[ aws . wafv2 ]

create-ip-set

Description

Creates an IPSet , which you use to identify web requests that originate from specific IP addresses or ranges of IP addresses. For example, if you’re receiving a lot of requests from a ranges of IP addresses, you can configure WAF to block them using an IPSet that lists those IP addresses.

See also: AWS API Documentation

See ‘aws help’ for descriptions of global parameters.

Synopsis

  create-ip-set
--name <value>
--scope <value>
[--description <value>]
--ip-address-version <value>
--addresses <value>
[--tags <value>]
[--cli-input-json | --cli-input-yaml]
[--generate-cli-skeleton <value>]

Options

--name (string)

The name of the IP set. You cannot change the name of an IPSet after you create it.

--scope (string)

Specifies whether this is for an Amazon CloudFront distribution or for a regional application. A regional application can be an Application Load Balancer (ALB), an Amazon API Gateway REST API, an AppSync GraphQL API, or an Amazon Cognito user pool.

To work with CloudFront, you must also specify the Region US East (N. Virginia) as follows:

  • CLI - Specify the Region when you use the CloudFront scope: --scope=CLOUDFRONT --region=us-east-1 .

  • API and SDKs - For all calls, use the Region endpoint us-east-1.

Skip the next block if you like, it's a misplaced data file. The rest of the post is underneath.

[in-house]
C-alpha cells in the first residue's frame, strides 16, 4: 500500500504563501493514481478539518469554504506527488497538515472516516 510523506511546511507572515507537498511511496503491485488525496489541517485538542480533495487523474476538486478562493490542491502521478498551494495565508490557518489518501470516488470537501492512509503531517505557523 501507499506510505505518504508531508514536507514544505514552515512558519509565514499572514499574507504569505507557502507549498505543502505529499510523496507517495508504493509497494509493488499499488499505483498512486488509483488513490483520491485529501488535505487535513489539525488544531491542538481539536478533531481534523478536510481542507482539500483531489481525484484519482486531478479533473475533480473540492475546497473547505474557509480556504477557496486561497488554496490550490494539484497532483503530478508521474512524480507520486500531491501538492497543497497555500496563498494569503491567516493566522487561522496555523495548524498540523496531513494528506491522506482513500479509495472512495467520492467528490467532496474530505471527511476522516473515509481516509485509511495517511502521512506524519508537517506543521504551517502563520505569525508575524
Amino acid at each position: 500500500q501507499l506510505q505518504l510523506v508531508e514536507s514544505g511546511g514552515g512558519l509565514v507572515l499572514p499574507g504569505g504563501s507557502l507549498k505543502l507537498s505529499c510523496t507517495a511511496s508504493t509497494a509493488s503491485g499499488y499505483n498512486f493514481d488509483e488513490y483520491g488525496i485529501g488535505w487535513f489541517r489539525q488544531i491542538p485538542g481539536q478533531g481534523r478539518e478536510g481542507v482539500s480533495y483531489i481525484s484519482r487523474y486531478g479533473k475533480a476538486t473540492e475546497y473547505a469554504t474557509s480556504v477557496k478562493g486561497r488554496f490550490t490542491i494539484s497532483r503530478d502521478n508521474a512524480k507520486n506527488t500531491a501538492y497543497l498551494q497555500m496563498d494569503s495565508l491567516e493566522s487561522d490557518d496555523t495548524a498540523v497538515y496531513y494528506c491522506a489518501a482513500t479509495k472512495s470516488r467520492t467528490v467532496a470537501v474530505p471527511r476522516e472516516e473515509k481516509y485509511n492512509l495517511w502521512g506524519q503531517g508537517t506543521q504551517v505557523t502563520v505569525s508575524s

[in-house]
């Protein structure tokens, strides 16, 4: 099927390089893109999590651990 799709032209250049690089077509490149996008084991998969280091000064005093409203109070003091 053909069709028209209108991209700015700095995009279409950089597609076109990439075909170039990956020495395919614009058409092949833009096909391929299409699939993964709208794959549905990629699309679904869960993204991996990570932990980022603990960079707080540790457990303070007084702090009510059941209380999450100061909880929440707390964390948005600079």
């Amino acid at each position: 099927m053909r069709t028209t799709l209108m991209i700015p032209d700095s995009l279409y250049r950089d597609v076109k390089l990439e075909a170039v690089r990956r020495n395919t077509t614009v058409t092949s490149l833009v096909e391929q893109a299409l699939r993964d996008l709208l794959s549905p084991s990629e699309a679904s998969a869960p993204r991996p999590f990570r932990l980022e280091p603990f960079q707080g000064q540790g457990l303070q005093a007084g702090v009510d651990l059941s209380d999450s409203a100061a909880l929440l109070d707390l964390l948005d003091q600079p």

Possible values:

  • CLOUDFRONT

  • REGIONAL

--description (string)

A description of the IP set that helps with identification.

--ip-address-version (string)

The version of the IP addresses, either IPV4 or IPV6 .

Possible values:

  • IPV4

  • IPV6

--addresses (list)

Contains an array of strings that specifies zero or more IP addresses or blocks of IP addresses in Classless Inter-Domain Routing (CIDR) notation. WAF supports all IPv4 and IPv6 CIDR ranges except for /0.

Example address strings:

  • To configure WAF to allow, block, or count requests that originated from the IP address 192.0.2.44, specify 192.0.2.44/32 .

  • To configure WAF to allow, block, or count requests that originated from IP addresses from 192.0.2.0 to 192.0.2.255, specify 192.0.2.0/24 .

  • To configure WAF to allow, block, or count requests that originated from the IP address 1111:0000:0000:0000:0000:0000:0000:0111, specify 1111:0000:0000:0000:0000:0000:0000:0111/128 .

  • To configure WAF to allow, block, or count requests that originated from IP addresses 1111:0000:0000:0000:0000:0000:0000:0000 to 1111:0000:0000:0000:ffff:ffff:ffff:ffff, specify 1111:0000:0000:0000:0000:0000:0000:0000/64 .

For more information about CIDR notation, see the Wikipedia entry Classless Inter-Domain Routing .